4715.0 - National Aboriginal and Torres Strait Islander Health Survey, 2018-19 Quality Declaration 
Latest ISSUE Released at 11:30 AM (CANBERRA TIME) 11/12/2019   
   Page tools: Print Print Page Print all pages in this productPrint All RSS Feed RSS Bookmark and Share Search this Product

Ear disease and hearing problems


For many people, hearing loss is caused by long-term otitis media (middle ear infection) in childhood. Children who experience hearing loss may have difficulty following what is being taught at school, which may lead to poorer educational and employment outcomes in later life [1].

Ear disease or hearing problems (self-reported)

The proportion of people who reported having ear disease or hearing problems remained about the same between 2012–13 (12%) and 2018–19 (14%).

The proportion of people with ear disease or hearing problems was:

    • the same for males and females (both 14%)
    • about the same for people living in non-remote areas (14%) and remote areas (13%).

The proportion of people with ear disease or hearing problems generally increased with age. It increased from more than one in 10 for people aged 25–34 years (12%) or 35–44 years (15%) to more than three in 10 (34%) for people aged 55 years and over.

One in 10 (10%) people reported having partial or complete deafness in one or both ears.

The proportion of children aged 0–14 years who were deaf in one or both ears (4%) was about the same as in 2012–13 (3%) [2]. The proportion of children aged 0–14 years with long-term otitis media also did not change between 2012–13 and 2018–19 (both 3%) [2].

Measured levels of hearing

A voluntary hearing test was also offered at the time of interview for people aged seven years and over who did not have a cochlear implant. See Hearing data (appendix) for more information.

The hearing test indicated more than four in 10 (43%) people aged seven years and over had hearing loss in one or both ears at the time of interview. The proportion of people with measured hearing loss:
    • was about the same for males (43%) and females (42%)
    • was higher for people living in remote areas (59%) than non-remote areas (39%)
    • increased with age from 35 years and over, doubling from 41% of people aged 35–44 years to 82% of people aged 55 years and over.

More than two in 10 (23%) people had measured hearing loss in both ears.

Measured hearing loss at the time of interview does not necessarily indicate long-term hearing loss. For example, hearing loss on the day of the test may have been due to a temporary cause (like a cold) or limitations with the hearing test (such as being undertaken with background noise present rather than in a soundproof room). However, the difference between reported and measured hearing loss suggests a person may require further medical review for undiagnosed or untreated hearing loss.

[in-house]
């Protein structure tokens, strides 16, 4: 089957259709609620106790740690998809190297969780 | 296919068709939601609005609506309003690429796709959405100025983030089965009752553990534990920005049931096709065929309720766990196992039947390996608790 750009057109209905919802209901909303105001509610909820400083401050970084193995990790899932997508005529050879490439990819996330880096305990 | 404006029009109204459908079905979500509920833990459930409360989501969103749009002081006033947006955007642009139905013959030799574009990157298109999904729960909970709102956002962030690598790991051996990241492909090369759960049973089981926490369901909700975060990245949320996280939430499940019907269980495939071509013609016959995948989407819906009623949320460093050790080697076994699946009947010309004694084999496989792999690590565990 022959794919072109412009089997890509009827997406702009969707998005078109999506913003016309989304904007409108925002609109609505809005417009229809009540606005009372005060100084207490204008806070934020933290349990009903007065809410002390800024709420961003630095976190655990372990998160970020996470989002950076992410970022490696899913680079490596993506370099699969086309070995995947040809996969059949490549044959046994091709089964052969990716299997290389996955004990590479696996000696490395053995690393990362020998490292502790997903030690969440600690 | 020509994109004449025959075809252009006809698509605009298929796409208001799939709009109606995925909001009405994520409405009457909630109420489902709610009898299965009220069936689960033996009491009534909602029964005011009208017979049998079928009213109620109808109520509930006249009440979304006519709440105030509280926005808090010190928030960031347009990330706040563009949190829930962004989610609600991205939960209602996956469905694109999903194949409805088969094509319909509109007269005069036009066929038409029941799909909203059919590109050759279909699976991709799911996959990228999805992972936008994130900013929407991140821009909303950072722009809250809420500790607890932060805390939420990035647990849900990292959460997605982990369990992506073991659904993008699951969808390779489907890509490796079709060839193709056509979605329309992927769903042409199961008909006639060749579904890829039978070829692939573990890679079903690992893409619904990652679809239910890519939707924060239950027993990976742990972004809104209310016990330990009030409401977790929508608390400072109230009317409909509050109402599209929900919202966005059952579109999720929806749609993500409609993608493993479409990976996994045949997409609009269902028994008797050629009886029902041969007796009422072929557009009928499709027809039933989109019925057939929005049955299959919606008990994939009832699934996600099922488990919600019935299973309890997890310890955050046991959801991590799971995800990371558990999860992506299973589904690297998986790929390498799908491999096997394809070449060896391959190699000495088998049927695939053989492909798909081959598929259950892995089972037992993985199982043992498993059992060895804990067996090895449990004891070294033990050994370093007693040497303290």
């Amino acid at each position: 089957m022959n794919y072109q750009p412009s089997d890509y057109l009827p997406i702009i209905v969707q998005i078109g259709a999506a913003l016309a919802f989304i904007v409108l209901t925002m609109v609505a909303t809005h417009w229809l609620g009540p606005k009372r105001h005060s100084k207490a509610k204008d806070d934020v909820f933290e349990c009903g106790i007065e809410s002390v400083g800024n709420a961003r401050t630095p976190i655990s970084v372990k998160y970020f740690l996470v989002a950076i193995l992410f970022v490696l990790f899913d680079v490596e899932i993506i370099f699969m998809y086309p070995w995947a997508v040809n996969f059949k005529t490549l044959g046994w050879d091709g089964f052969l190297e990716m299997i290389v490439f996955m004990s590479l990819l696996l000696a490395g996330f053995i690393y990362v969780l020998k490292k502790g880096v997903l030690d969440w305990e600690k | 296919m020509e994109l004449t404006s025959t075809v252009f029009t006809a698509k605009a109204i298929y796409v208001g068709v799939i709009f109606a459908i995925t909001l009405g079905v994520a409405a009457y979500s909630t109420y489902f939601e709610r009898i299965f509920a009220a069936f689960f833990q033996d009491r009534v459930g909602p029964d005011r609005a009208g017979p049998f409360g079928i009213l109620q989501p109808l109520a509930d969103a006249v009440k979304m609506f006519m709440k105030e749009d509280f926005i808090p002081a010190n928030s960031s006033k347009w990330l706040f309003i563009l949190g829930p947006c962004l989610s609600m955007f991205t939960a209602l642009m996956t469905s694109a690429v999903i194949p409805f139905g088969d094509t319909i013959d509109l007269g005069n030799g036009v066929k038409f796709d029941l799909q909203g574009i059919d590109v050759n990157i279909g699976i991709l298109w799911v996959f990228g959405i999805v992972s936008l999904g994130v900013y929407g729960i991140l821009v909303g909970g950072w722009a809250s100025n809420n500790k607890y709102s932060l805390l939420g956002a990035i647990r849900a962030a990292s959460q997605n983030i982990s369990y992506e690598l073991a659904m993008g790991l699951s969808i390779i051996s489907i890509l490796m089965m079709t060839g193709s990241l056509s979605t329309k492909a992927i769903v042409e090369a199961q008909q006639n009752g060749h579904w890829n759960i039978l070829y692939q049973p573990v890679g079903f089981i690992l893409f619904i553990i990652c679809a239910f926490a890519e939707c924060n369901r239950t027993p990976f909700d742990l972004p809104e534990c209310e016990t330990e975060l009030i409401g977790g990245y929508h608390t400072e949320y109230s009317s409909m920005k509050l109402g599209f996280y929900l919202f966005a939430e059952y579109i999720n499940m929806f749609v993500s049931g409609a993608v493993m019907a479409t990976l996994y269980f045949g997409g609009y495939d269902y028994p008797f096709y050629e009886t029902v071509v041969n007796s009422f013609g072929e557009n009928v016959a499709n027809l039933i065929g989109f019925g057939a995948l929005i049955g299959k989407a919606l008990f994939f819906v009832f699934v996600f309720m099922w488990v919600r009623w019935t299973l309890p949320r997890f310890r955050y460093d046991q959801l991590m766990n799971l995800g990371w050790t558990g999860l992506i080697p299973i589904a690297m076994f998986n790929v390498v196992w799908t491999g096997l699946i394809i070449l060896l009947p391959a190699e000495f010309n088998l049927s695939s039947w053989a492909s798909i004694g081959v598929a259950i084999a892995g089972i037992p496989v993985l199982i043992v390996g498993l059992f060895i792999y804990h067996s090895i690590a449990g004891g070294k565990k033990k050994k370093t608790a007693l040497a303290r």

Overall, almost eight in 10 (79%) people who had measured hearing loss did not report having long-term hearing loss. The proportion of people with measured hearing loss was:
    • more than three times higher than reported long-term hearing loss (43% compared with 12%)
    • higher than reported long-term hearing loss across all age groups
    • more than six times higher than reported long-term hearing loss for children aged 7–14 years (29% compared with 4.3%).


Hearing loss, by age

Graph shows proportion of people with measured hearing loss was higher than the proportion with reported long-term hearing loss for all age groups (7–14, 15–24, 25–34, 35–44, 45–54, and 55 years and over).
(a) Persons who reported hearing problems that have lasted, or are expected to last, for six months or more. (b) Persons with hearing loss in one or both ears based on results of voluntary, self-administered hearing test undertaken by respondents without a cochlear implant at the time of interview.

Source(s): 2018–19 National Aboriginal and Torres Strait Islander Health Survey


Footnotes
1. Creative Spirits, 2019, <http://www.creativespirits.info/aboriginalculture/health/ear-health-and-hearing-loss>; last accessed 14/11/2019.
2. Sourced from Australian Aboriginal and Torres Strait Islander Health Survey: First Results, Australia, 2012–13 (cat. no. 4727.0.55.001).